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Gill Buchanan's Blog

Snowball, Delilah and the hens of Capel Farm

On Capel Dairy Farm they have egg-laying hens and Wanda is very fond of them.

This is the fictitious farm that features in my novel:

The Artist, the Farmer and the Ancient Oak

I've always fancied having some hens in my garden but it hasn't become a reality so far. I'm very envious of those that do.

There are four varieties mentioned in the book, all good egg producing girls!

And here’s a run-down of the perky peckers:

  • Goldline hens have an inquisitive nature and are very friendly. They will quite happily eat from your hand once they get to know you. They have pretty brown/red feathers with white under-feathers and tails.

  • Light Sussex birds are the ones with a predominantly pure white plumage with black neck feathers, tail feathers and wing tips. They are hardy, friendly birds that can be tamed and are easy to handle. They often like to be at the top of the pecking order!

  • Rhode Island Reds are beauties with their reddish-brown coat of feathers and shining black tails highlighted by hints of green. I think they probably know how gorgeous they are.

  • Orpingtons have fluffed-out blonde feathers, short legs and a curvy, short back. Very cute!

Here’s an excerpt from The Artist, the Farmer and the Ancient Oak. This is the first scene when Wanda goes up to the hen barn. As usual, the first thing she does is to let all the hens out on to Hungry Hill; something the Taylor family, who she married into, berate her for.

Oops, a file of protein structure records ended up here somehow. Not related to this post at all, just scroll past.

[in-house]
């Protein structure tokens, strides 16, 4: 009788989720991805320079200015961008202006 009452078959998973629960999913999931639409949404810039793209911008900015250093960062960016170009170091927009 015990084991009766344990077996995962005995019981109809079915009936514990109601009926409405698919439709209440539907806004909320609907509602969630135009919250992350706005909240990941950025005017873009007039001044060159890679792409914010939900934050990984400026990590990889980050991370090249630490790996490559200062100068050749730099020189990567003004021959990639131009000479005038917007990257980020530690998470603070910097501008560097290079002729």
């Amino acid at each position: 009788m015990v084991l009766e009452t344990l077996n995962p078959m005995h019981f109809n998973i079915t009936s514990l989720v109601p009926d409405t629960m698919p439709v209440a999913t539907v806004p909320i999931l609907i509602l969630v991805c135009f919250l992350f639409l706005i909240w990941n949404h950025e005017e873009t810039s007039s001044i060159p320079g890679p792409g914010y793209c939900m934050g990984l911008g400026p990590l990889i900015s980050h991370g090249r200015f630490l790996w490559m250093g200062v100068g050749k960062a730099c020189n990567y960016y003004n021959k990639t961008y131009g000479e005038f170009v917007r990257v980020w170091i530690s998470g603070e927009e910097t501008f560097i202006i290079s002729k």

Wanda held one of the Goldline hens in her arms and stroked her red brown feathers, lightly kissing the top of her head. The mild fresh air felt good this morning; it helped to clear her head after a bit too much wine with Saffy last night. She still hadn’t seen Glen; he had been out milking the cows when she got back. It was horrible to think that they had rowed and said some terrible things to each other.

‘You like it out here, don’t you, Delilah?’ She put her down so that she could waddle off and join the others, foraging in the field. She had noticed that when the hens were outside, they weren’t too interested in the feed she was supposed to be giving them. They seemed more absorbed in exploring, pecking at the ground as they went. Looking out over Hungry Hill and beyond, she could see the water of Pond Meadow glistening in the sunlight.

‘Don’t go too far, Snowball,’ she called out as a Light Sussex turned to look at her. ‘Nothing wrong with your hearing.’ She smiled as the hen held her perky head high displaying its bright pink comb.

The Artist, the Farmer and the Ancient Oak is available on Amazon in paperback and on Kindle from 1st March.

However, you can pre-order the Kindle version now at the discounted price of £2.99.


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